The important  part of this is to be grateful no matter what life throws at you. And to always be open and ask for clarity. Believe me it will come if you ask for it. If you get caught up in resistance because things don't seem to be going your way, then you will continue to push it all away.  Always seek clarity. Always ask for clarity.

Terrie

What’s Important In Life?

Ask Yourself That Question Every Morning.....

doing whats importantEach day soon after you get up (or even while you're still in bed), ask yourself this question "What's important in life?" Whatever the answer is, you should then live that day with that one goal in mind.

This doesn't mean you will only accomplish one thing that day. It means that your thoughts and actions will be aimed in that direction.

For instance, if you decide that what's important is love, then all your "work" that day would revolve around love. At work if there are people who normally make you mad or aggravate you, look at them with love no matter what they do or say. You don't have to do anything different externally. This is usually more powerful if you are experiencing it internally. Of course, these thoughts of love toward those people will most likely change your interaction with them. Your day will change. I guarantee it. And the more you do it, the better your workplace will be and the more you'll enjoy it.

If traffic bothers you and you have decided that love is what's important, put out thoughts of love to those in cars around you. Maybe that person who just cut you off is having a really bad day or maybe they are trying to get home quickly because of family problems. Even though you don't know them, you can still profess love for them and remember to always "declare it good" (as an aside, I did that on my flight yesterday when I realized there were a million kids on the plane and lo and behold I got the most well behaved little girl sitting next to me). Traffic will ease. Try this with traffic lights too and see how you respond. Express love for that red light and be grateful for the safety features it provides.

Perhaps you have decided this morning that understanding is what's important. Then you'll go through the day aiming to understand everyone and everything in your surroundings. Start with yourself though - aim to understand what you are doing and why.

If you find yourself saying something like "making money" is important, you might want to examine that and see if it's really important. If you still conclude that it is, then ask yourself why it's important. It might be that you need to make the money because things are tight and you want to make sure that you're able to take care of your family, etc.

The whole point of this is to examine your beliefs and live to them. We have to break them down into daily tasks or we most likely won't do anything about them. It does no good to proclaim that you want to love everyone but then go and yell or get frustrated because of x, y, or z.

Live to what's important and do it today. Tomorrow may be too late.

Terrie

Grieving is Like Running an Ultramarathon

"Will This Ever End?"

trail run This past week has gone by in such slow motion. Even slower than I run (or walk). It's been like trying to navigate through molasses. As I was thinking about it, though, I realized that although I have not gone through all the phases of grief, I've experienced changes that are similar to what I go through in an Ultramarathon (which by definition is any race greater than 26.2 miles which is a marathon).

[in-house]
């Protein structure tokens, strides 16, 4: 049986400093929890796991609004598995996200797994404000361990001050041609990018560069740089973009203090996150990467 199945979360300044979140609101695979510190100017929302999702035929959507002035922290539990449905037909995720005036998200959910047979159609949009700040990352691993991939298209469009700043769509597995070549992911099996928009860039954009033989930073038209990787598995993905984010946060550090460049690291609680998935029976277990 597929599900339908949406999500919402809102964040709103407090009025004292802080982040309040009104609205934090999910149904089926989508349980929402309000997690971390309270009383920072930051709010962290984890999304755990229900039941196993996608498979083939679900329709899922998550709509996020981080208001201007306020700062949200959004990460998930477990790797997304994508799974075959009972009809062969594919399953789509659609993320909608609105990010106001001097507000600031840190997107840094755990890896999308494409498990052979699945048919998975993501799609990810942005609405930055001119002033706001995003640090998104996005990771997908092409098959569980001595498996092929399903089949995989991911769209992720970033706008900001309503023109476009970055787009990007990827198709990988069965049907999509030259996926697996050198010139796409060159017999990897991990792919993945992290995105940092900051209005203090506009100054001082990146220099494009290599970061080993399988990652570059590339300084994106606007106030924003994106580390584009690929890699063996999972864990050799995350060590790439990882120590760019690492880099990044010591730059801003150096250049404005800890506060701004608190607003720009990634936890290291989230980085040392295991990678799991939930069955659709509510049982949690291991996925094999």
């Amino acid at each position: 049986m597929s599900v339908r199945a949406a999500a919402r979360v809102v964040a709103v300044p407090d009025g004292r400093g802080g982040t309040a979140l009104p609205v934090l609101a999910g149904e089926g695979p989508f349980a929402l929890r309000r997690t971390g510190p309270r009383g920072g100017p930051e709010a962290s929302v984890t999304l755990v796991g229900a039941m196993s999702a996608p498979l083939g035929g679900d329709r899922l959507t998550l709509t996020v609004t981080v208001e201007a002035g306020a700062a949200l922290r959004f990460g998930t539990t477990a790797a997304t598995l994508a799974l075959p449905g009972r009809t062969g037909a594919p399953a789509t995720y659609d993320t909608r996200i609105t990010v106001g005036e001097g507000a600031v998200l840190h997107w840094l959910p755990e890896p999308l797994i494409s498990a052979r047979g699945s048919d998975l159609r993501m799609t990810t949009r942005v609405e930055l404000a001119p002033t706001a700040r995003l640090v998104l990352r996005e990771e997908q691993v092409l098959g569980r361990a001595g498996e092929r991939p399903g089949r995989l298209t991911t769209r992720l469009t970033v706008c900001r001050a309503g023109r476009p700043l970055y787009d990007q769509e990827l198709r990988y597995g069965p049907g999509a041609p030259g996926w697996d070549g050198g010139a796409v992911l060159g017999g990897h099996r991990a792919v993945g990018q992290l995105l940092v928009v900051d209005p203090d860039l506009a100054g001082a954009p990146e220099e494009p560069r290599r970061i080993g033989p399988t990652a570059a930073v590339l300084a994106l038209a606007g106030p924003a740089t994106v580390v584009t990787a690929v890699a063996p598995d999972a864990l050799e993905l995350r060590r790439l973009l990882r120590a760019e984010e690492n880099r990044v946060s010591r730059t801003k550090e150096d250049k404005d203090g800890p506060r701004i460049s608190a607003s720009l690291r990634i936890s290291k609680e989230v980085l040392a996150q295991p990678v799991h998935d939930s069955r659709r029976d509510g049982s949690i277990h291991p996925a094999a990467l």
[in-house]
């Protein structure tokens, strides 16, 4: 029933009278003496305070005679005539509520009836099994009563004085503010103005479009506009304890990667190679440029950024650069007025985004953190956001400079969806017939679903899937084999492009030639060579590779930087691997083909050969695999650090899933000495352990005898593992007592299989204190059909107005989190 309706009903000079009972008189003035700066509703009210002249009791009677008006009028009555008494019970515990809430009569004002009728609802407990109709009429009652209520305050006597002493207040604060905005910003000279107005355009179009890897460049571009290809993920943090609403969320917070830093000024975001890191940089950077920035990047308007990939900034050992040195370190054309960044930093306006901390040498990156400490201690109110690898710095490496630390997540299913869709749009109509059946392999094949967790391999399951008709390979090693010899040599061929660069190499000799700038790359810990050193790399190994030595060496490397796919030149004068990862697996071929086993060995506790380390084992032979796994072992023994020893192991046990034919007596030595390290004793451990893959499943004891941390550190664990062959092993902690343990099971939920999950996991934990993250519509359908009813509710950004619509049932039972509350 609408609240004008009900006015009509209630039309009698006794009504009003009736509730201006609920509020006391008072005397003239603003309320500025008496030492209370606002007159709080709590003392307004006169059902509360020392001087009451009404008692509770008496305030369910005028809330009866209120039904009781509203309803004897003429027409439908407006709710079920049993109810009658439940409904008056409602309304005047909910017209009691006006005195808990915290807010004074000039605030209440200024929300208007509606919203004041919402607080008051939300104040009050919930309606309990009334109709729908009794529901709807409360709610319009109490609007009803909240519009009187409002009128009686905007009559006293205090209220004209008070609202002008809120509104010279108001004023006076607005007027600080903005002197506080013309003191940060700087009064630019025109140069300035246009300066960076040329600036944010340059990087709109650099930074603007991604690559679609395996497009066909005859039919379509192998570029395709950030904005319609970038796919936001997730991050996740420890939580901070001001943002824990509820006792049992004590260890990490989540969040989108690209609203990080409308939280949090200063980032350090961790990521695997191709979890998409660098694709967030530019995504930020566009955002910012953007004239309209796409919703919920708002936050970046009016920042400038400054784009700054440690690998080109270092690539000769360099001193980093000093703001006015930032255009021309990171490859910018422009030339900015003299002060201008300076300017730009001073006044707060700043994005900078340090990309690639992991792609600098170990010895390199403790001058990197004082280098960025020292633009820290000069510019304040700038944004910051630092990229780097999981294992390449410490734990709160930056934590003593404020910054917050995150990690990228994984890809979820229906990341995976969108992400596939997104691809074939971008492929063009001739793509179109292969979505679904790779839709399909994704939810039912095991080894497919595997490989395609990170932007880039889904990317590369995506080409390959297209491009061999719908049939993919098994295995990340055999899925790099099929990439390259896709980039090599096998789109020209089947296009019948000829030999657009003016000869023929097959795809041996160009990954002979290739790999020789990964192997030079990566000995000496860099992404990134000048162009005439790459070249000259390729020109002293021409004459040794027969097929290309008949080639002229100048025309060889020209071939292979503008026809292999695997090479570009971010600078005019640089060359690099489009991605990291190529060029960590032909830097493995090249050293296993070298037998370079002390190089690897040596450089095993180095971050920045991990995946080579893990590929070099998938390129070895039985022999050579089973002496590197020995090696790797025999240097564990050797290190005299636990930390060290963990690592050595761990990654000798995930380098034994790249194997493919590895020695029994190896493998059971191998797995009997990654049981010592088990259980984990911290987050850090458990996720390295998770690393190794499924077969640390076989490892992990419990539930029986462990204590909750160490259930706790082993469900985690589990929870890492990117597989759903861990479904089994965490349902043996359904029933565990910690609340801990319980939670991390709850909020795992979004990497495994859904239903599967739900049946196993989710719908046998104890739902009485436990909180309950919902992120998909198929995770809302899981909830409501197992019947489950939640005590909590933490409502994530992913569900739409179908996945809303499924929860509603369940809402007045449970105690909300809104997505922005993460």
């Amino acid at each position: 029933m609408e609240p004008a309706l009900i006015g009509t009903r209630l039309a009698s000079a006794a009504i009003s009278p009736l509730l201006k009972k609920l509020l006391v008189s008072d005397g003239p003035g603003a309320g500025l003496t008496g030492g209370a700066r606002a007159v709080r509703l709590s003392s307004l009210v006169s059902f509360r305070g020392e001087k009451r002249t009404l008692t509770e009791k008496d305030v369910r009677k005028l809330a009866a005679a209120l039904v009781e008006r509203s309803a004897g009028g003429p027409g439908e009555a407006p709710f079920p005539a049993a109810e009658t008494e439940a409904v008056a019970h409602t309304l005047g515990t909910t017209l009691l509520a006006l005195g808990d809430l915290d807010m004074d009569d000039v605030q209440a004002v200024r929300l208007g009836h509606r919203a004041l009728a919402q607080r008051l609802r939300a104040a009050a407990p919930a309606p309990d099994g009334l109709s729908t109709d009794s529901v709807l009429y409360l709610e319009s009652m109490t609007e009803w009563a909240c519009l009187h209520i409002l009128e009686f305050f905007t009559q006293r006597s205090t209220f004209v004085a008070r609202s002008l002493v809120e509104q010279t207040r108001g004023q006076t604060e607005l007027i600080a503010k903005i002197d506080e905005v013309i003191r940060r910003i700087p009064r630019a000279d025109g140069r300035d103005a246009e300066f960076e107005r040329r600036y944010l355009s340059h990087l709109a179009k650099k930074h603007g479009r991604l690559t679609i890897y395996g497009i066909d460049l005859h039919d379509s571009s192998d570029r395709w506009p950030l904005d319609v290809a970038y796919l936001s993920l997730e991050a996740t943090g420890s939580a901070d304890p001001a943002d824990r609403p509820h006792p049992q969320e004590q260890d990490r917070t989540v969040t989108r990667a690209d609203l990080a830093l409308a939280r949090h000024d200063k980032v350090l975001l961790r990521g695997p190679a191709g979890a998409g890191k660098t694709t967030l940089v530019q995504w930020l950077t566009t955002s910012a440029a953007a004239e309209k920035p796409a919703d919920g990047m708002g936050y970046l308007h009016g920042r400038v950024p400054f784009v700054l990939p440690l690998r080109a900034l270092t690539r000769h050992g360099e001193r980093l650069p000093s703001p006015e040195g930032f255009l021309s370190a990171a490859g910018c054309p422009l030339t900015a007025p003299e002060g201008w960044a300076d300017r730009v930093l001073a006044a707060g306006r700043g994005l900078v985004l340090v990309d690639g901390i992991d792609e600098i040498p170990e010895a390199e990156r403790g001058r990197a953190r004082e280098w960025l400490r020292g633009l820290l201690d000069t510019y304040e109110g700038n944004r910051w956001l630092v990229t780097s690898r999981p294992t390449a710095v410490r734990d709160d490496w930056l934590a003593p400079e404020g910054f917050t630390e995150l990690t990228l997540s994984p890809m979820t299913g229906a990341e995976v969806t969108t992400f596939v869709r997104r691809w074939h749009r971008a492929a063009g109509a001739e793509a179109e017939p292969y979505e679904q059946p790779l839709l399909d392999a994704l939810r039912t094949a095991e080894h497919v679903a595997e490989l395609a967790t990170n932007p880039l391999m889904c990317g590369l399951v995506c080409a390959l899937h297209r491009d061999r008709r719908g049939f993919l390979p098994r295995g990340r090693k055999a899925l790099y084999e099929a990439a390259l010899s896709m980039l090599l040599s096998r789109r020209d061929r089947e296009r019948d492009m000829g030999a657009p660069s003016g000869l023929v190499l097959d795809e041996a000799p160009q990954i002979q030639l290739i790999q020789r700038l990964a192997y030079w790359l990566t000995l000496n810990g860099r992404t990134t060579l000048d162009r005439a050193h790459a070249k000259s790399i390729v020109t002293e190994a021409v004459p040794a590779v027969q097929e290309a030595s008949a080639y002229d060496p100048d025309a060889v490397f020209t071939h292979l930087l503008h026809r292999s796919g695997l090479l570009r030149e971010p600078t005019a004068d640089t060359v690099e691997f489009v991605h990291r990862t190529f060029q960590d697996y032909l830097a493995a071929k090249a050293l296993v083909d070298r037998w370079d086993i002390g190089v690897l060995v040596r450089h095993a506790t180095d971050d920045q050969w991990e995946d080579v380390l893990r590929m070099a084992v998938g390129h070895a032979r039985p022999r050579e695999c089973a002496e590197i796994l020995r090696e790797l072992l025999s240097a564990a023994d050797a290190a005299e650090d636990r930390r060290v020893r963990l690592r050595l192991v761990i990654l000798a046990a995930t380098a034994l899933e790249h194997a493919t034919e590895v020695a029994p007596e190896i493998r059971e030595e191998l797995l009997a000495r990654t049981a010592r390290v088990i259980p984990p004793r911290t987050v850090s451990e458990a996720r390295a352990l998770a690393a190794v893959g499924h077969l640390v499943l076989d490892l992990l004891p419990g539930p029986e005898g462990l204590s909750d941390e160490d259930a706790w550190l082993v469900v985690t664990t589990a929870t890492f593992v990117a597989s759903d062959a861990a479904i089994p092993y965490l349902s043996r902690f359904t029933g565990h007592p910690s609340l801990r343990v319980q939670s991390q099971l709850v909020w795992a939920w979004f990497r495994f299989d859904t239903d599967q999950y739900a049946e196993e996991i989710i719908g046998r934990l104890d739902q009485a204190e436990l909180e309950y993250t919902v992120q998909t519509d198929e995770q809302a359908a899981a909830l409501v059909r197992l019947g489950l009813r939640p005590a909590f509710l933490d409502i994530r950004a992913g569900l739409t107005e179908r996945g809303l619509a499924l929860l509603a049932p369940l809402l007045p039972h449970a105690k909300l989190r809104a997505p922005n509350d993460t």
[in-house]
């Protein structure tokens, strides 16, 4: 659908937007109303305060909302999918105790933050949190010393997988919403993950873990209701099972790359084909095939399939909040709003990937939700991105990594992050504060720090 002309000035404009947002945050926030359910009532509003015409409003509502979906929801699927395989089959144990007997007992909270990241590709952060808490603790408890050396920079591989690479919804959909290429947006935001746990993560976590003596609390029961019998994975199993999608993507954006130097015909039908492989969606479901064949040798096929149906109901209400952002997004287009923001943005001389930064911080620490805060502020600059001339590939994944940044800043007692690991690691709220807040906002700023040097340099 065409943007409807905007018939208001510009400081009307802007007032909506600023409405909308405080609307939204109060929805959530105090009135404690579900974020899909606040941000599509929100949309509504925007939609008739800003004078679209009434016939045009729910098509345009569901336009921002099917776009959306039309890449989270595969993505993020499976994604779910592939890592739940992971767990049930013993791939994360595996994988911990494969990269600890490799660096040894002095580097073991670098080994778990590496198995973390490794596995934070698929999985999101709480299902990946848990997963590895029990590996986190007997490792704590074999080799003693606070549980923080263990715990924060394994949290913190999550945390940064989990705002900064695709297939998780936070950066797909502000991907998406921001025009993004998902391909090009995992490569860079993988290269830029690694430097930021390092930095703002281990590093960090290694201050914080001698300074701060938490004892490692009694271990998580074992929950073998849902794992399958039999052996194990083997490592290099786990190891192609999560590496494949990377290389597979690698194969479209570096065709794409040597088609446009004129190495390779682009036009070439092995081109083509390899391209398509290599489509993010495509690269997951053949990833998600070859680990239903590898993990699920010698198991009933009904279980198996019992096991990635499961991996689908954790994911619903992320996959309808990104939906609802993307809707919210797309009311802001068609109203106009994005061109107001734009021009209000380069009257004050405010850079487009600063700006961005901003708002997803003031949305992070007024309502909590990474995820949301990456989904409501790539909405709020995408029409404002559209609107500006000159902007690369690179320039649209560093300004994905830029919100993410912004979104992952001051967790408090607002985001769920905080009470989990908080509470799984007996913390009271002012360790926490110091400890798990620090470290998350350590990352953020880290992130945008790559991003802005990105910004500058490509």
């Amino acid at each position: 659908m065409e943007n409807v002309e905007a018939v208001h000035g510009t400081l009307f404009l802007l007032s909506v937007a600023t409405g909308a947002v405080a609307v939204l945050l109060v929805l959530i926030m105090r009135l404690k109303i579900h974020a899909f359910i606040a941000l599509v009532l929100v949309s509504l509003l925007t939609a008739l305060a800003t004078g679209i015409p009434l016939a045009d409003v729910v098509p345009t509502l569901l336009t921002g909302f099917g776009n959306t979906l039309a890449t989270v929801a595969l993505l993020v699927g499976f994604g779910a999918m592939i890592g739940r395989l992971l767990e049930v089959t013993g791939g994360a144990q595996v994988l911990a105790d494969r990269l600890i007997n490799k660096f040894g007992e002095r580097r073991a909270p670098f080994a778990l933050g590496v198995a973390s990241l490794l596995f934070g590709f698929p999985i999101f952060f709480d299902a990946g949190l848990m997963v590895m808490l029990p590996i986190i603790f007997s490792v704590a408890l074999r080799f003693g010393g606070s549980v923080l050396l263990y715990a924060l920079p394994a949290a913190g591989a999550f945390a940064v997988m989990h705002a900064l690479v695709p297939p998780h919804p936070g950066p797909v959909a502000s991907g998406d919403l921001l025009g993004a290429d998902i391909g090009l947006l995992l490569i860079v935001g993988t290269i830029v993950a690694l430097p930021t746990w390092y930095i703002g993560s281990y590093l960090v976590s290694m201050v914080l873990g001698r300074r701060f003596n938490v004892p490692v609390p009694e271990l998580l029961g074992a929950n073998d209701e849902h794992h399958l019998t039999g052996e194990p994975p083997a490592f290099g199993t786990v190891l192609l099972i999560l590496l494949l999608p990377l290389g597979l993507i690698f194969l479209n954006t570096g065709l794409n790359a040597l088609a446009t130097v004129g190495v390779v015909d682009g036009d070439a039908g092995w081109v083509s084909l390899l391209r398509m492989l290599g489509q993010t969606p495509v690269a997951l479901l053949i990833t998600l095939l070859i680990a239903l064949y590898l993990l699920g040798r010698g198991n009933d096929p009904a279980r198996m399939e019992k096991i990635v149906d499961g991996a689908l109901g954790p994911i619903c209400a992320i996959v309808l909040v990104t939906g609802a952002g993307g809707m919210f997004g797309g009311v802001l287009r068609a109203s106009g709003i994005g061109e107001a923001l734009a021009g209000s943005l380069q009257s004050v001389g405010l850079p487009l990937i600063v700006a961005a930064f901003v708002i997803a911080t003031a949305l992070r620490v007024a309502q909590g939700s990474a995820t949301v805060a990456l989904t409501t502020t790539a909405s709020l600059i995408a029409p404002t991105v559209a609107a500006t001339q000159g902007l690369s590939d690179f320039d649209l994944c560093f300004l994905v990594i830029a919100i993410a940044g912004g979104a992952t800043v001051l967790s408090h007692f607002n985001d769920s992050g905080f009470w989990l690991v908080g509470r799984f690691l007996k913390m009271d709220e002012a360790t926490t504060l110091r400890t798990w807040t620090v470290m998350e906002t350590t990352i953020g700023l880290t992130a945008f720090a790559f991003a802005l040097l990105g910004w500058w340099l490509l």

First there was disbelief and shock that my friend had gone to another existence - one which was out of reach of all those who loved her. There were abundant tears and hope that the phone would ring and I would find out there was an error or something just as incredulous.  The disbelief part (not the tears usually) is equivalent to the start line of a race that you've been preparing for and waiting for all year long - since you hit the finish line (or not) in last year's race. Now you can't believe it's actually here.

The next day I was able to make it through the day because of all the distractions at work - keeping me busy and interacting with others whom I care about. This was my way to block out the fact that I have a long road ahead of me until I can really accept that she's gone forever. At the start line of a race and early on before people leave you in their wake, you have lots of distractions. You are busy tying your shoes, getting your water bottle right and talking to everyone around - some of whom you might not have seen in a long time - simply distractions so you don't have to worry about the road ahead and how tough it might be.

But then I came home. The distractions were gone. Life was back to what it was yesterday - empty. I see everything around me that beauty girl cryreminds me of her.  The void cannot be filled. This is like being out on the road (or trail) after everyone has left you and you're on your own without anyone to help you through the pain that's up ahead. After awhile there's no new distractions and you're alone with your thoughts.

This emptiness and low mood continues for who knows how long. I don't want it to continue and something inside of me tells me that I will get better but I can't see that any time soon. I don't know how I will get over this. On the road of an ultramarathon, it's not uncommon to wonder if the race will ever end.  I need others around me to help me through it. But there aren't others. I am alone on the road and in my life and in my grieving.

There will be a finish line but as with all of my slow running I have absolutely no idea when I might reach it. It's heartbreaking, discouraging and although aid stations (or road angels) help lift the mood, I know it's only tempoary.

I can't believe how much I miss my friend. And of course you all know that this is right on top of the loss of my ability to do the 314 mile race across Tennessee this year because of my post-shingles pain.

Nuts.

Terrie